Exchange traded funds allow the average retail investor to gain direct exposure to price movements in commodities, such as agricultural products, industrial metals and precious metals. However, ETF investors are still unable to invest in precious gems, at least for now.
Unlike most commodities, there is no futures market for diamonds. Up-to-date diamond pricing is very inefficient, and those seeking to receive a more accurate market price on diamonds will have to subscribe to reputable sources, reports Bryan Harris for CNBC.
In part, the greatest challenge in “commodifying” diamonds is efficiently coming to a standardized price as diamonds categories come in a combination of the four C’s – cut, clarity, color and carats.
“A ‘normal’ investor will generally not be able to purchase a large enough pool of diamond assets with diverse characteristics in order to create a diversified portfolio effect,” Saul Singer, a partner in Fusion Alternatives, said in the article. “On the sell-side, the ‘normal’ investor will be limited in his or her ability to liquidate the diamond assets at fair market value.”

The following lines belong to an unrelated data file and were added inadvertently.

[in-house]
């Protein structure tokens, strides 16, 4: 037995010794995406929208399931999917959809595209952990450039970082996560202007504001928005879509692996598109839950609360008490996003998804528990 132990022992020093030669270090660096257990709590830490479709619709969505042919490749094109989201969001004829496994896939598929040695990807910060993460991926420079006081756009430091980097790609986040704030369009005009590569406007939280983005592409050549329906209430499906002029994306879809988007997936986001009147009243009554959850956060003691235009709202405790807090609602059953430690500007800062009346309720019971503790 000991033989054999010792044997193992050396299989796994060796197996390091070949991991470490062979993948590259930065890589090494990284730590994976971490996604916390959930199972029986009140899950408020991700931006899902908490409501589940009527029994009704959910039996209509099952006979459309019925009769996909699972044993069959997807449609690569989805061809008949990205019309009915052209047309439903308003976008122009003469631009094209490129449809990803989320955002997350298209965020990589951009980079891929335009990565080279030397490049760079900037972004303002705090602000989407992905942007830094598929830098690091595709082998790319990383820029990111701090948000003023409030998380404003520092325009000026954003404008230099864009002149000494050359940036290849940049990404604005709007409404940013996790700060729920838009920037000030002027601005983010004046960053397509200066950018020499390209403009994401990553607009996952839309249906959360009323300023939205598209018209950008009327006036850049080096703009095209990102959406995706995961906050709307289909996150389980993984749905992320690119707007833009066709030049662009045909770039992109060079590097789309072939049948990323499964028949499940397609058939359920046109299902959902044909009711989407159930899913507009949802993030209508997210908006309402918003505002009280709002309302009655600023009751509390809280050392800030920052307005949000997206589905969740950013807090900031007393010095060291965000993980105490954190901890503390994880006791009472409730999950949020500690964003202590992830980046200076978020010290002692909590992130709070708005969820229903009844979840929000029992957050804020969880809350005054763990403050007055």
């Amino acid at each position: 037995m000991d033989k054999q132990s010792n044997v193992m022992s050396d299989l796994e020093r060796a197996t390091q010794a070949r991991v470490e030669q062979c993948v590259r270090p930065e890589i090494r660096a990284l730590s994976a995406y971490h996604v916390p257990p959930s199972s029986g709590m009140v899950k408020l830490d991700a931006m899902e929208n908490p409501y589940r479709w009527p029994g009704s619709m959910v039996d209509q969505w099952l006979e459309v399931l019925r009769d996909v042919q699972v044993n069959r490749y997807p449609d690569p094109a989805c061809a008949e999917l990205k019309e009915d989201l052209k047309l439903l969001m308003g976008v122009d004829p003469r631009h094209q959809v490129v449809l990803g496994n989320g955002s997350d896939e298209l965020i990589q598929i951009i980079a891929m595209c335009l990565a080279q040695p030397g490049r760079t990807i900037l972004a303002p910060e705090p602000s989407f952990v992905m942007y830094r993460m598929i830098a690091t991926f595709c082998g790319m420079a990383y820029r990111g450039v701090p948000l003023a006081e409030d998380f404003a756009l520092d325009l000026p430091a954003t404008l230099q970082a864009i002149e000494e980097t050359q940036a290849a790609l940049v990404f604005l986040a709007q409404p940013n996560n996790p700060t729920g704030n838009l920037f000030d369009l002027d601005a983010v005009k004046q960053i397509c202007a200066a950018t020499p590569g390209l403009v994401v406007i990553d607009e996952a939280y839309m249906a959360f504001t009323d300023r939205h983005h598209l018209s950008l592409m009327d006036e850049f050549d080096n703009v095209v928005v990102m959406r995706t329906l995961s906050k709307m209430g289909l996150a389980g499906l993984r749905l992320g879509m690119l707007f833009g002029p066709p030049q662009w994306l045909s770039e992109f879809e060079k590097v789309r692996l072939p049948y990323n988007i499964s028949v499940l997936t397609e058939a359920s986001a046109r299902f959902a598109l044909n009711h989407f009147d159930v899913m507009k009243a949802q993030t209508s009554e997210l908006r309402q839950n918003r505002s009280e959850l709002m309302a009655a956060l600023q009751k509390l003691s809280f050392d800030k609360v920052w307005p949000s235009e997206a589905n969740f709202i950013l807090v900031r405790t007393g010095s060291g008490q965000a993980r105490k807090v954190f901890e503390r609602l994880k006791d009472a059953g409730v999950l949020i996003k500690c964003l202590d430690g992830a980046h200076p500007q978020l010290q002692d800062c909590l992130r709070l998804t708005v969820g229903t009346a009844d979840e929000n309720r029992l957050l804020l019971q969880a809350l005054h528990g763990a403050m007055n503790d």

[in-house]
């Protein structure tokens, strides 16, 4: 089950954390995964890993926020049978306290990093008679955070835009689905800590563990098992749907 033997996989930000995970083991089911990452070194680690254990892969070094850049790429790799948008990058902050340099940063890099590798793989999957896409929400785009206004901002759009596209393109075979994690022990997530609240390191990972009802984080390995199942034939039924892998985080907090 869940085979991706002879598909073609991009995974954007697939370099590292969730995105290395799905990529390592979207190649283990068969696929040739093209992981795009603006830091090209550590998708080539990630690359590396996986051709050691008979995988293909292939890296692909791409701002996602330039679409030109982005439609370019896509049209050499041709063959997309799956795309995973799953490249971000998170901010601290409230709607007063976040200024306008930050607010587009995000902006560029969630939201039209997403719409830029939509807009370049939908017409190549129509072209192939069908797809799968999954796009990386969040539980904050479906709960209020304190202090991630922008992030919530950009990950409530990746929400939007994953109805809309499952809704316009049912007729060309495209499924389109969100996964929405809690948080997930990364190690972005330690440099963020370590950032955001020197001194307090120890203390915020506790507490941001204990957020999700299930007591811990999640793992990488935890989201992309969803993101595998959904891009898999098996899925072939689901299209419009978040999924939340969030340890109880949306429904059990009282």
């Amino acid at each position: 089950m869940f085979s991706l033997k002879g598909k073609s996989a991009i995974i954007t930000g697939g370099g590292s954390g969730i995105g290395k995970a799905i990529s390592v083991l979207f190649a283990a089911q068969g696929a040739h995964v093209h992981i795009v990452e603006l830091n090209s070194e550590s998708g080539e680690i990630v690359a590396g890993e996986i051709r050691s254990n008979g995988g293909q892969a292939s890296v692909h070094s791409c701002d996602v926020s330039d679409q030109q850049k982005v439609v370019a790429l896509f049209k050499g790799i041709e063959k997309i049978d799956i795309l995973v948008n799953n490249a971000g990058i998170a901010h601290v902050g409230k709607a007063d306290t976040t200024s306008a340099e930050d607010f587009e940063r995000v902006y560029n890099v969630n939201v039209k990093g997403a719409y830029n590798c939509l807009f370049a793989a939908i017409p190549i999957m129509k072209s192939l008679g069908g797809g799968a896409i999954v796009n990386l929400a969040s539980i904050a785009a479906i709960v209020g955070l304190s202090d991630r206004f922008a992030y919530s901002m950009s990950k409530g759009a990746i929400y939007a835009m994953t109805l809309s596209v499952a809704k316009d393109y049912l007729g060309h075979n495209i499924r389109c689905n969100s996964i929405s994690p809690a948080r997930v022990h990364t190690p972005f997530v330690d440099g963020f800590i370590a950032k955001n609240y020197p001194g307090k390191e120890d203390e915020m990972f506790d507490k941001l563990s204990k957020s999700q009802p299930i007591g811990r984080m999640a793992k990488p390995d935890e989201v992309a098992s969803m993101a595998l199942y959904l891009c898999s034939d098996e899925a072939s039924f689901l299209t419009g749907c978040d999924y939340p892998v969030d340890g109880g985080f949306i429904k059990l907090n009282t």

Nevertheless, the fund industry may be taking a look. Since there are no diamond futures being trading on the commodities exchange, a diamond ETF would most likely be backed by physical holdings, similar to the most prominent precious metals ETFs.
DeBeers, the world’s largest diamond supplier, has received requests to back an ETF vehicle, but nothing has come of it, yet. [Diamond ETF: Coming Soon to a Broker Near You?]
“The emotional content of (diamond jewelry) is most critical,” Stephen Lussier, CEO of Forevermark, a De Beers company, said in the CNBC article. “We prefer consumers buy diamond jewelry to keep, not to trade.”
For more information on commodities, visit our commodity ETFs category.
Max Chen contributed to this article.
The opinions and forecasts expressed herein are solely those of Tom Lydon, and may not actually come to pass. Information on this site should not be used or construed as an offer to sell, a solicitation of an offer to buy, or a recommendation for any product.